FBI – Former Goldman Sachs computer programmer sentenced in Manhattan Federal Court to 97 months for stealing company trade secrets

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PREET BHARARA, the United States Attorney for the Southern District of New York, announced that SERGEY ALEYNIKOV, a former computer programmer at Goldman Sachs & Co. (“Goldman Sachs”) was convicted today in federal court in Manhattan to 97 months in prison for stealing precious and exclusive computer code from Goldman Sachs. A Manhattan federal court jury previously found ALEYNIKOV guilty on December 10, 2010 of theft of trade secrets and charges of interstate transportation of stolen goods. US District Judge DENISE L. COTE pronounced ALEYNIKOV’s sentence.

Manhattan US Attorney PREET BHARARA said, “Protecting the proprietary information of US companies is of critical importance. Today’s conviction sends a clear message that professionals like Sergey Aleynikov who abuse their position of trust to steal confidential business information from their employers will be prosecuted and punished.

According to the evidence presented at trial and at the sentencing hearing:

From May 2007 to June 2009, ALEYNIKOV was employed at Goldman Sachs as a computer programmer responsible for the development of computer programs supporting the company’s high frequency trading in various commodity and stock markets. Since acquiring the system in 1999 for approximately $ 500 million, Goldman Sachs has modified and maintained it and has taken significant steps to protect the confidentiality of its computer programs. Goldman Sachs’ trading system has generated millions of dollars in profit per year for the company. They took several steps to protect the system’s source code, including requiring all Goldman employees to agree to a confidentiality agreement.

In April 2009, ALEYNIKOV resigned from Goldman Sachs and accepted a position with Teza Technologies (“Teza”), a newly formed company in Chicago, Illinois. He was hired to develop Teza’s own version of a computer platform that would allow Teza to engage in high frequency trading. His last day of work at Goldman Sachs was June 5, 2009.

As of approximately 5:20 p.m. on June 5, 2009 — his last day of work at Goldman Sachs — ALEYNIKOV, from his office at Goldman Sachs, transferred substantial portions of the company’s proprietary computer code for its trading platform to an external computer server in Germany. He encrypted the files and transferred them over the Internet without notifying Goldman Sachs. After transferring the files, he deleted the program he was using to encrypt them and deleted “bash history” from his computer, which records the most recent commands executed on his computer.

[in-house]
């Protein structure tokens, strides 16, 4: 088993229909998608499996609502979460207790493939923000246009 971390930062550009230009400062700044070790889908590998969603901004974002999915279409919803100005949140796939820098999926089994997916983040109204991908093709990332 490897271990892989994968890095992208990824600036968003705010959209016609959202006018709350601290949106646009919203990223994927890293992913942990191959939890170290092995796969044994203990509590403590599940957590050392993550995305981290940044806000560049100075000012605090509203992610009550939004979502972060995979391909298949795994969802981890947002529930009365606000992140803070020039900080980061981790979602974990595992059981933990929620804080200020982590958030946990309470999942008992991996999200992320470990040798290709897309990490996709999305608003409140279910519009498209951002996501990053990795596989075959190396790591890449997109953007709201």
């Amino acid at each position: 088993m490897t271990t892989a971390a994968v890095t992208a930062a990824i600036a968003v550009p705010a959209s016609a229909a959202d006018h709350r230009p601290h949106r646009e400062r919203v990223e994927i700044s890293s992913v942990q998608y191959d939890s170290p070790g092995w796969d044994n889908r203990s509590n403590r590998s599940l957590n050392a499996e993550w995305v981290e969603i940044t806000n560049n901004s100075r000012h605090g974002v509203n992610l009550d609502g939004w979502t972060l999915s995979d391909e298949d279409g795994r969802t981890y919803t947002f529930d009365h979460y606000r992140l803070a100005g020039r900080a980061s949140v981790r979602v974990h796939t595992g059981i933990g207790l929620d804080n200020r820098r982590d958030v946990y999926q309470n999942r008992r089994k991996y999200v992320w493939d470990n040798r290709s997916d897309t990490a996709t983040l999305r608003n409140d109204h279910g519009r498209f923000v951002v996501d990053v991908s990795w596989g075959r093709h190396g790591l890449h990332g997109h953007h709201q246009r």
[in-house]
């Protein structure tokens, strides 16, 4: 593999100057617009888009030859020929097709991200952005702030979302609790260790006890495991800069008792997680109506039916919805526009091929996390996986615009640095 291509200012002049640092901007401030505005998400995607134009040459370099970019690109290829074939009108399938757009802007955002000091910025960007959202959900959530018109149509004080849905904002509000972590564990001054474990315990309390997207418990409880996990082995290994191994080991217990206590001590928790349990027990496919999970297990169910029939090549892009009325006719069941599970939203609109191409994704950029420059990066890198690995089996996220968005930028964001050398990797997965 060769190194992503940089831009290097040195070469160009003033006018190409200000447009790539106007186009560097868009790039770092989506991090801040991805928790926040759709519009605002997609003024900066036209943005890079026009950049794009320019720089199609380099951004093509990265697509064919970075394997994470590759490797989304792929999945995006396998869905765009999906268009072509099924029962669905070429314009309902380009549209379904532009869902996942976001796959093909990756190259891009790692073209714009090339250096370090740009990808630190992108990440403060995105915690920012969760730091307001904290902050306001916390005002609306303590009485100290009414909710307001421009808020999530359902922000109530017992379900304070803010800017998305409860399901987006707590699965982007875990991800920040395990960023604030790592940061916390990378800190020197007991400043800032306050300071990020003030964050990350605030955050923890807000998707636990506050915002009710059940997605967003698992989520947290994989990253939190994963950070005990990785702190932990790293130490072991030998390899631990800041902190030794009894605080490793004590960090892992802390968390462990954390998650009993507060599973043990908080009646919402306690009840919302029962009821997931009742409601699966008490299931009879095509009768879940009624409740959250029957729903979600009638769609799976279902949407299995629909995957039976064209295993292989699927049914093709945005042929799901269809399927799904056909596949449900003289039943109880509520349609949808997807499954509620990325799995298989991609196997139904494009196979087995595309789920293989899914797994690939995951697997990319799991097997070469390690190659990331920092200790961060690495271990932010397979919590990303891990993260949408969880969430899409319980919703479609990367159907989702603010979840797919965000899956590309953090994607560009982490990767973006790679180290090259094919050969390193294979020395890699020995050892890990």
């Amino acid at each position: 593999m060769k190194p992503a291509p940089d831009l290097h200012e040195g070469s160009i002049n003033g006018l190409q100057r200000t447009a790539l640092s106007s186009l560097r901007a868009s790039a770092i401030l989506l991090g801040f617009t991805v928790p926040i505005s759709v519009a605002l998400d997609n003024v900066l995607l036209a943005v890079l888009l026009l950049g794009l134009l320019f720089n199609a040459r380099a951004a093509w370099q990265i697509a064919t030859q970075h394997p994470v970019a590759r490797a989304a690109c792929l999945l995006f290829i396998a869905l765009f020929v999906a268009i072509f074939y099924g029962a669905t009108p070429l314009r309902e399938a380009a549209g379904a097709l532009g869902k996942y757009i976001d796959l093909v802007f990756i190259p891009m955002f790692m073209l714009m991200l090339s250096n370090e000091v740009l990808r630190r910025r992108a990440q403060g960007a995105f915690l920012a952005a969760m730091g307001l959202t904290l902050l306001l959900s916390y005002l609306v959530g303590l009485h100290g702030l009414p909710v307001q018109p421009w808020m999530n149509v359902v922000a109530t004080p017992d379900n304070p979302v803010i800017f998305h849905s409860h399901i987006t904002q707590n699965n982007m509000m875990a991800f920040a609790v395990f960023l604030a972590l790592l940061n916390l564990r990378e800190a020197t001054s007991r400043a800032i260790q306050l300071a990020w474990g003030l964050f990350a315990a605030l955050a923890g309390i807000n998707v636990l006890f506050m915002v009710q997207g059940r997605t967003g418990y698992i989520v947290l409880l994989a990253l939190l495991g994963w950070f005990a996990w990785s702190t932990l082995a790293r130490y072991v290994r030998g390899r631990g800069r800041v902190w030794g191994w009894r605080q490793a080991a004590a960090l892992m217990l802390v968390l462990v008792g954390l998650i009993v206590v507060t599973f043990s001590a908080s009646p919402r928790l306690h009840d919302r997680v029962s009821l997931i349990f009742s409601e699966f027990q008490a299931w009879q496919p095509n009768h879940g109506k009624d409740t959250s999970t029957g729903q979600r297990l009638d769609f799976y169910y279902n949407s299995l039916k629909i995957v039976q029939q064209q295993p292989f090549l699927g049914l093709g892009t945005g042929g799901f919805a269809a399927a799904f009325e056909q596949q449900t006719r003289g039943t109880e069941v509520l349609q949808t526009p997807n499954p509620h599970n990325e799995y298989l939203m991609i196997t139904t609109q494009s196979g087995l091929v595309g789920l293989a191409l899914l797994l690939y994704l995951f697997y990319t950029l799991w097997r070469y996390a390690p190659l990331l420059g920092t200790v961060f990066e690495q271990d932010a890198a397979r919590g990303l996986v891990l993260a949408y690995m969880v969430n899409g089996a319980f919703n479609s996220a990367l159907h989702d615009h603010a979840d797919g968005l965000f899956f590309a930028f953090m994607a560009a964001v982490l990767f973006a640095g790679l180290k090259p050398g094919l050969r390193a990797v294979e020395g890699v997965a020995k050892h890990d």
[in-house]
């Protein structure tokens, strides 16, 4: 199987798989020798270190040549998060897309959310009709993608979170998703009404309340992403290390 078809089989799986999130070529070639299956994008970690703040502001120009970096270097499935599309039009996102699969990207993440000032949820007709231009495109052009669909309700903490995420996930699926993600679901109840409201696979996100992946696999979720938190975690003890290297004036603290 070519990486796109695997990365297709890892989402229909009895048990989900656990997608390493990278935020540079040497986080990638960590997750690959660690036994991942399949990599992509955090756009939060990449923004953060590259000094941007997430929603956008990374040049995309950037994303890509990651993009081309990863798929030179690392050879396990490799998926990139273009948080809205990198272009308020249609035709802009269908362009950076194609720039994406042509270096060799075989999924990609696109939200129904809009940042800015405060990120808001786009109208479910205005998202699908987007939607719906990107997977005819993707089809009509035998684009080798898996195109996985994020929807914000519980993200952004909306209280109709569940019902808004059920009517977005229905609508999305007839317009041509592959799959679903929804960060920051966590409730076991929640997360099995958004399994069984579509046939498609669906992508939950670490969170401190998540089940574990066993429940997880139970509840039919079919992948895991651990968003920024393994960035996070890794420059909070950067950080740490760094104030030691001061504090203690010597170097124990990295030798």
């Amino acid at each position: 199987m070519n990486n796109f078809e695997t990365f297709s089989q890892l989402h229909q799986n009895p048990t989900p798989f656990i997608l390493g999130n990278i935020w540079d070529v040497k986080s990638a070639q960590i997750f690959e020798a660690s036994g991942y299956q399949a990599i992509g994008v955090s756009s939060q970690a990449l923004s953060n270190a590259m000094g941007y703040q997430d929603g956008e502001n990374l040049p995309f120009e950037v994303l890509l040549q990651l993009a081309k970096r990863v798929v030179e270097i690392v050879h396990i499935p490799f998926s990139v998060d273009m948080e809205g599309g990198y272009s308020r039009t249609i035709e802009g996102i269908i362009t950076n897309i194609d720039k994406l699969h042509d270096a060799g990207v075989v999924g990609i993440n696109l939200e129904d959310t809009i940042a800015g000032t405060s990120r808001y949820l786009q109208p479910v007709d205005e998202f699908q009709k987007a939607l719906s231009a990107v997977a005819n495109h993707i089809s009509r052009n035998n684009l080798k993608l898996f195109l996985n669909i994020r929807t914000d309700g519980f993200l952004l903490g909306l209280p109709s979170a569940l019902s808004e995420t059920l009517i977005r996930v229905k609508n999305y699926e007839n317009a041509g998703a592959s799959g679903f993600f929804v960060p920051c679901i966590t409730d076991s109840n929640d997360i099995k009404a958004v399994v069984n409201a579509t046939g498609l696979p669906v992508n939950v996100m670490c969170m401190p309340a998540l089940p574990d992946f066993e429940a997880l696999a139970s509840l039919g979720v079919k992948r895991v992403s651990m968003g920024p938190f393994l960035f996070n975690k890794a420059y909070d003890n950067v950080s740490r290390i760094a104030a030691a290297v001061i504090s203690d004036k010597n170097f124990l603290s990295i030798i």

In addition, throughout his tenure at Goldman Sachs, ALEYNIKOV transferred thousands of computer code files related to the company’s proprietary business program from the company’s computers to his personal computers, either blindly or wirelessly. authorization from Goldman Sachs.

On July 2, 2009, ALEYNIKOV traveled to Chicago, Illinois to attend meetings at Teza’s offices, taking with him his laptop and another storage device, each containing Goldman’s proprietary source code. Sachs. He was arrested on July 3, 2009, as he arrived at Newark Airport after this visit.

In addition to the prison sentence, Judge COTE ordered ALEYNIKOV to serve three years of supervised release following his prison sentence. Judge COTE also ordered him to pay a fine of $ 12,500.

During the sentencing process, Judge COTE said: “[Aleynikov’s] Conduct deserves significant punishment because the scope of her theft was daring – motivated only by greed, and she was characterized by supreme disloyalty to her employer. “

Mr. BHARARA praised the FBI’s investigative work in this matter. Mr. BHARARA also thanked Goldman Sachs for its cooperation in the investigation.

This case is handled by the Office’s Complex Fraud Unit. The American deputy prosecutors JOSEPH FACCIPONTI and REBECCA ROHR are in charge of the prosecutions.


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